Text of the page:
Origin of Caste in India

The word "caste" was invented by Portuguese seafarers who traded mainly on the west coast of India in the 16th and 17th centuries. It was taken from the Portuguese word "casta" meaning "species" or "breeds" of animals or plants and "tribes, “races," "clans," or lineages" among men (Marriot, M. and Inden, R.B., 1977.).

Risley defines Caste as “a collection of families or groups of families bearing a common name; claiming a common descent from a mythical ancestor, human or divine; professing to follow the same hereditary calling; and regarded by those who are competent to give an opinion as forming a single homogeneous community” (Hutton, 1963). Caste name is generally associated with a specific occupation and, as mentioned before, is a closed stratification, which makes it endogamous (ibid). To maintain endogamy, the domination of women is an essential condition.

According to the Purusha Sukta of the Rig Veda, the primal man, Purush, destroyed himself to create a human society and the different parts of his body created the four different varnas. The Brahmins were from his head, the Kshatriyas from his hands, the Vaishyas from his thighs, and the Shudras from his feet (Rig Veda). The varna hierarchy is determined by the descending order of the different organs from which the Varnas were created. Since the Brahmans originated from the head of Purush, they are considered the most intelligent and powerful Varna because of their wisdom. Kshatriyas, considered the warrior caste, were created from the arms, which represent strength. Next are the Vaishyas, or merchants who originated from the thighs. A Vaishya's duty was to ensure the community's prosperity through agriculture, cattle rearing and trade. Shudras were supposed to be derived from the feet, and are usually laborers, peasants, artisans, and servants. Shudras do not have any special skills and hence, can only serve as slaves to the upper three classes. Shudras were kept deprived of all rights and privileges. At the very bottom, known as fifth Varna, were “untouchables.” These individuals performed occupations that were considered unclean and polluting, such as scavenging and skinning dead animals and are considered outcastes. There is difference of opinion about whether there was a fifth Varna or not, according to ancient texts. Hindu law books insisted that there were only four varnas and never a fifth, which was used as a reason to not accept the tribal people of India (Velassery: 2005).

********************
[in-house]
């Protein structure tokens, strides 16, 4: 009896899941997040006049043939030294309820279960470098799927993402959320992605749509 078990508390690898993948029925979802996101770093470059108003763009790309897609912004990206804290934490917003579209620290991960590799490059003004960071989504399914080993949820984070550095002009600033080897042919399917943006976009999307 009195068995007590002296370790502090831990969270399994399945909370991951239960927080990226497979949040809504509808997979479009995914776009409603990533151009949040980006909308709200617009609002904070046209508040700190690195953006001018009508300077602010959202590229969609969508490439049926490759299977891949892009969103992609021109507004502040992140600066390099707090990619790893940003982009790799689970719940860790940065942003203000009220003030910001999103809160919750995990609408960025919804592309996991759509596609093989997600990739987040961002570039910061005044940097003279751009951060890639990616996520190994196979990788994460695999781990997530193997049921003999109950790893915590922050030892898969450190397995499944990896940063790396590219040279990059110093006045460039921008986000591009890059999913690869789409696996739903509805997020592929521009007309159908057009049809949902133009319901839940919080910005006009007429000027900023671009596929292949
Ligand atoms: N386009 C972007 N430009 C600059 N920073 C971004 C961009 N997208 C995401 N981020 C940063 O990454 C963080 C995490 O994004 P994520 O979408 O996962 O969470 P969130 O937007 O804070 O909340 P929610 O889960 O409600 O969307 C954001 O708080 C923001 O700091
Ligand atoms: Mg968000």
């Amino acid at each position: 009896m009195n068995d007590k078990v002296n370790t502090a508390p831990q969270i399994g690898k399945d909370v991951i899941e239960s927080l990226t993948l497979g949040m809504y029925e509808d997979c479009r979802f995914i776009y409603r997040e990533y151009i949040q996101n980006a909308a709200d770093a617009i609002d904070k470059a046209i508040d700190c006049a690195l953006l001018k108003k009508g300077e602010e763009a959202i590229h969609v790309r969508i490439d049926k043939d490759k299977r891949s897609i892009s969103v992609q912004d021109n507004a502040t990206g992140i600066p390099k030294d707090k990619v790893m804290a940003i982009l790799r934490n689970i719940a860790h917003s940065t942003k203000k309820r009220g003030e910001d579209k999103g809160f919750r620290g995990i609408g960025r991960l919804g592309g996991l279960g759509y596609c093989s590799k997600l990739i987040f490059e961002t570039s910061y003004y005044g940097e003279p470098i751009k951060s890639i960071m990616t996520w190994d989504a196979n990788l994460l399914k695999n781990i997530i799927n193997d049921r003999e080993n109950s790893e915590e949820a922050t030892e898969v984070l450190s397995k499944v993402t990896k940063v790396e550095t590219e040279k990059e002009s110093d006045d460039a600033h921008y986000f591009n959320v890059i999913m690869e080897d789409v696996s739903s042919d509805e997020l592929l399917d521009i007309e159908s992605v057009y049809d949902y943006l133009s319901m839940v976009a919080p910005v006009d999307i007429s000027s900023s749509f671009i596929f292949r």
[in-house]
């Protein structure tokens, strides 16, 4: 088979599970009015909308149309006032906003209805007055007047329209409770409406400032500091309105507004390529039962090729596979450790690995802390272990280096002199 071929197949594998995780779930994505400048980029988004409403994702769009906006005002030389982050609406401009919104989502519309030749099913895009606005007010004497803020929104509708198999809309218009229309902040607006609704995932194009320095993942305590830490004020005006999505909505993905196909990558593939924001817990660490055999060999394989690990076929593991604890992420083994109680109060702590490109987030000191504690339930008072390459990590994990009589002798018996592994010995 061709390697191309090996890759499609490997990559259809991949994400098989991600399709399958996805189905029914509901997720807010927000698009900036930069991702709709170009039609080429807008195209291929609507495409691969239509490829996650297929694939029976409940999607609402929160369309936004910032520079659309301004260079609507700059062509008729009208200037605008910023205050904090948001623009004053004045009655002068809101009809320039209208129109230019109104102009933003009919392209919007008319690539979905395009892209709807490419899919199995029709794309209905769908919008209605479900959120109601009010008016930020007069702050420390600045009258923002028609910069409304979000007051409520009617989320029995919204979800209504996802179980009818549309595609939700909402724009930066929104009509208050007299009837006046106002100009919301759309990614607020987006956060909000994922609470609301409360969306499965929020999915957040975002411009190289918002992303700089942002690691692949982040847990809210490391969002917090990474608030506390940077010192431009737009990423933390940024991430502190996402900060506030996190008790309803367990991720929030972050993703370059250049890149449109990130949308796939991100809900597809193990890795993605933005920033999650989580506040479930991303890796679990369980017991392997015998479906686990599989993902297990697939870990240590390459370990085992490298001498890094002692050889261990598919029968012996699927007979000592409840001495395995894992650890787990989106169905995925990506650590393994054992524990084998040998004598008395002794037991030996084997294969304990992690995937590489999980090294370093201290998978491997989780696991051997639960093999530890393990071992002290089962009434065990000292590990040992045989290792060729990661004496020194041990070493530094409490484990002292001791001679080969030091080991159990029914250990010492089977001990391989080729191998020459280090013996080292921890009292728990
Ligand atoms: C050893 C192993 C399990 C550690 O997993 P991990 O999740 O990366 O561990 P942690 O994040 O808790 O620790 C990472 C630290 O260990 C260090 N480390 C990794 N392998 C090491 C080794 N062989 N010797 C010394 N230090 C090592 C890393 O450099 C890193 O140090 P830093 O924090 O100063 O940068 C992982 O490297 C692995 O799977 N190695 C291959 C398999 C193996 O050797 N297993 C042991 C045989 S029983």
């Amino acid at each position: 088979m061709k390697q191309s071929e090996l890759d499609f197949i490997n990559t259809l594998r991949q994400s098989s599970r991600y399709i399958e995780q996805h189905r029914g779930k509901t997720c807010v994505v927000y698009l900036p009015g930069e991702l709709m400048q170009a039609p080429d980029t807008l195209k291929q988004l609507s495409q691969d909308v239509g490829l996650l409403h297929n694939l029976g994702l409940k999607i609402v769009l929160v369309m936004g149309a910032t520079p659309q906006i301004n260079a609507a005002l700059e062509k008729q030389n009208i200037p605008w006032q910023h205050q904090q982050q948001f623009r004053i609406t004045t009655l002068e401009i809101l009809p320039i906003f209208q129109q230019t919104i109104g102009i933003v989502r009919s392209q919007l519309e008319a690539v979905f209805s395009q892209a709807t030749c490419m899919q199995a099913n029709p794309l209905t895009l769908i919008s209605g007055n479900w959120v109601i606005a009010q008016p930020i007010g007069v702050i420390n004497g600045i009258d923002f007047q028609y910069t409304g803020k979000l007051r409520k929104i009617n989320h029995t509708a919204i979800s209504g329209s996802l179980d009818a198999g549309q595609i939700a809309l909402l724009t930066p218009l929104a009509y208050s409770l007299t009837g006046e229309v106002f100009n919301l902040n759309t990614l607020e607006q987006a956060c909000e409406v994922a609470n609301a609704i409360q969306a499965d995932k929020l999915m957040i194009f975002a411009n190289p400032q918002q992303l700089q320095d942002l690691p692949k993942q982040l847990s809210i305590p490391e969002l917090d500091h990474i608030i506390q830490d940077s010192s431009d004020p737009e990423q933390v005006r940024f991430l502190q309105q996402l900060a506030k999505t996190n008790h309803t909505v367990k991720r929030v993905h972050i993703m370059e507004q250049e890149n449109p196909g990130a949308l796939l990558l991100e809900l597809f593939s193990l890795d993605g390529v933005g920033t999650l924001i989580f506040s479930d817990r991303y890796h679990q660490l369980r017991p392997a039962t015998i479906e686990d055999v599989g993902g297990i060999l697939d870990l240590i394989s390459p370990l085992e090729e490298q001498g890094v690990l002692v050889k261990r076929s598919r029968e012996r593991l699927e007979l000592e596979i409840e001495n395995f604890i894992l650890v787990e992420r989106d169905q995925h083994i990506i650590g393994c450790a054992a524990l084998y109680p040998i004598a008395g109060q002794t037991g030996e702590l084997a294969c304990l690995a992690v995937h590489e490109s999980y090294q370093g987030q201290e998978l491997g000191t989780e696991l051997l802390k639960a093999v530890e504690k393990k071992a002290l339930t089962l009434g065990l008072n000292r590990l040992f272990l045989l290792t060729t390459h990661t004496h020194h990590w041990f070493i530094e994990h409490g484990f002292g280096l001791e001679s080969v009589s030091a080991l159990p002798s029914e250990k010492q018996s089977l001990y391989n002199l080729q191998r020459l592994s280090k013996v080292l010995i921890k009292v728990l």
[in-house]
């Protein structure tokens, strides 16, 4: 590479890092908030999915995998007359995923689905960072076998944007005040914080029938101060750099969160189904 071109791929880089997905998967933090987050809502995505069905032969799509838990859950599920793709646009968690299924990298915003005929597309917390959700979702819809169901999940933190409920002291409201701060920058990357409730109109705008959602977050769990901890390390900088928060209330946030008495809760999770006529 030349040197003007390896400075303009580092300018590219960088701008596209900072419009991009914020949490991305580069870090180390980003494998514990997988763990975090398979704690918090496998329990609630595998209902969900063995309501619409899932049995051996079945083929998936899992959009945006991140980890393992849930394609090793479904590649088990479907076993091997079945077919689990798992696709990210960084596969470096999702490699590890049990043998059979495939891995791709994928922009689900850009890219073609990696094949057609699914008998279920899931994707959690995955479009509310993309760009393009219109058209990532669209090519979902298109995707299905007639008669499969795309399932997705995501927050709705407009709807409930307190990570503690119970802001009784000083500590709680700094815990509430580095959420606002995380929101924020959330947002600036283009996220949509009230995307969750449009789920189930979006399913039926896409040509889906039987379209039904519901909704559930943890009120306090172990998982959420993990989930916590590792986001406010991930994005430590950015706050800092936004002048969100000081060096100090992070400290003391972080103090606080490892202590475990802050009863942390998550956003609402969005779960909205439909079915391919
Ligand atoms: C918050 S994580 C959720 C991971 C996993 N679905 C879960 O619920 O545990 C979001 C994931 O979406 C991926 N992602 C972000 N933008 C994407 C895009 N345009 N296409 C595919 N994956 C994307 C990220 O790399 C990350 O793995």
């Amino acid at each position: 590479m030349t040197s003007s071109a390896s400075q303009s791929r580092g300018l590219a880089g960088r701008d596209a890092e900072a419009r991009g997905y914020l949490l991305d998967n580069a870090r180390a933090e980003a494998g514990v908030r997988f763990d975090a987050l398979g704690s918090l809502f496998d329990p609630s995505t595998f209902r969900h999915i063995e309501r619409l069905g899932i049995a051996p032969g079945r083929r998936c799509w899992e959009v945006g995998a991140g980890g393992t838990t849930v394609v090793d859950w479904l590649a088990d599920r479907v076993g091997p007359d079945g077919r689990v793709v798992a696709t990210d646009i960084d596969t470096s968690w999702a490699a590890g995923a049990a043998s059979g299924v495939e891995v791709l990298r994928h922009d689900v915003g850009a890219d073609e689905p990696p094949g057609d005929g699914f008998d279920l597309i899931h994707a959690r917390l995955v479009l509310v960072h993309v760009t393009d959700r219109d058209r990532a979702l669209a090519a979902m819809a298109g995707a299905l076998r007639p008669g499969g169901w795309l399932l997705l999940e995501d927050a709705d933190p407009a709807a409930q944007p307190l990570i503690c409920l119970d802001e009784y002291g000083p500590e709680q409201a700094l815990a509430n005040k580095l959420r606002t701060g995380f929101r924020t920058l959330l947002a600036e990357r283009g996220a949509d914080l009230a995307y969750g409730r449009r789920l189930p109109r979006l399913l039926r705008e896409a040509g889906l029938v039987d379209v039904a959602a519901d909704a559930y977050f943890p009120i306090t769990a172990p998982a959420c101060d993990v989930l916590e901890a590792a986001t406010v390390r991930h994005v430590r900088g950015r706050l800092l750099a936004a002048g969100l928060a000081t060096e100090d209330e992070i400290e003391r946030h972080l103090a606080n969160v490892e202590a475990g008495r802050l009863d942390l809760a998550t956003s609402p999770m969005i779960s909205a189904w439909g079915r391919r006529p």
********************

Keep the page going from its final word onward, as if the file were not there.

According to another theory for chatur Varna, the caste system began with the arrival of the Aryans in India. The Aryans arrived in India around 1500 BC. The fair skinned Aryans arrived in India from south Europe and north Asia. They began conquering and taking control over regions in north India and subjugated the original inhabitants. The Aryans organized themselves into three categories. The first group was of the priests and they were called Brahmans. The second group was of the warriors i.e., Rajayana or Kshatria. The third group was of the farmers and craftsmen and they were called Vaisya. The Aryans who conquered and took control over parts of north India forced the original inhabitants to work as their servants (Sudra). In order to maintain their hegemony over the original inhabitants Aryans made social and religious rules.

Initially, these Varna were based on occupation and helped in the division of labour that helped in the smooth functioning of society, but in the later Vedic period this system became rigid and became birth based i.e., Jati. Different families who professed the same profession developed social relations amongst them and organized themselves as a common community, called Jati. The two most important characteristics of the Indian caste system were endogamy and occupational restriction. Caste was maintained rigidly by following repulsion, hierarchy, and hereditary specialization. According to Velassery, “a society is characterized by such a system if it is divided into a large number of hereditarily specialized groups, which are hierarchically superposed and mutually opposed. It does not tolerate the principle of rising in the status of groups’ mixture and of changing occupation” (Velassery: 2005)

The Manusmriti played an important role in maintaining a rigid hierarchical socio-political order of society. It created a structure which justified caste and gender supremacy and laid down rules for domination of lower caste and women. This system was neither challenged by the Mughal Empire nor the British rulers. In it, the Aryan priest-lawmakers created the four great functional divisions of society placing their own priestly class at the head of this caste system with the title of earthly gods, or Brahman. Later the caste hegemony was followed by kshatriya and vaisyas. Sudras were at the lowest rung. In every realm, males were given privileges to dominate women and pro patriarchal practices were laid down and enforced. (Manusmriti) So women suffered under the double oppression of caste and patriarchy.

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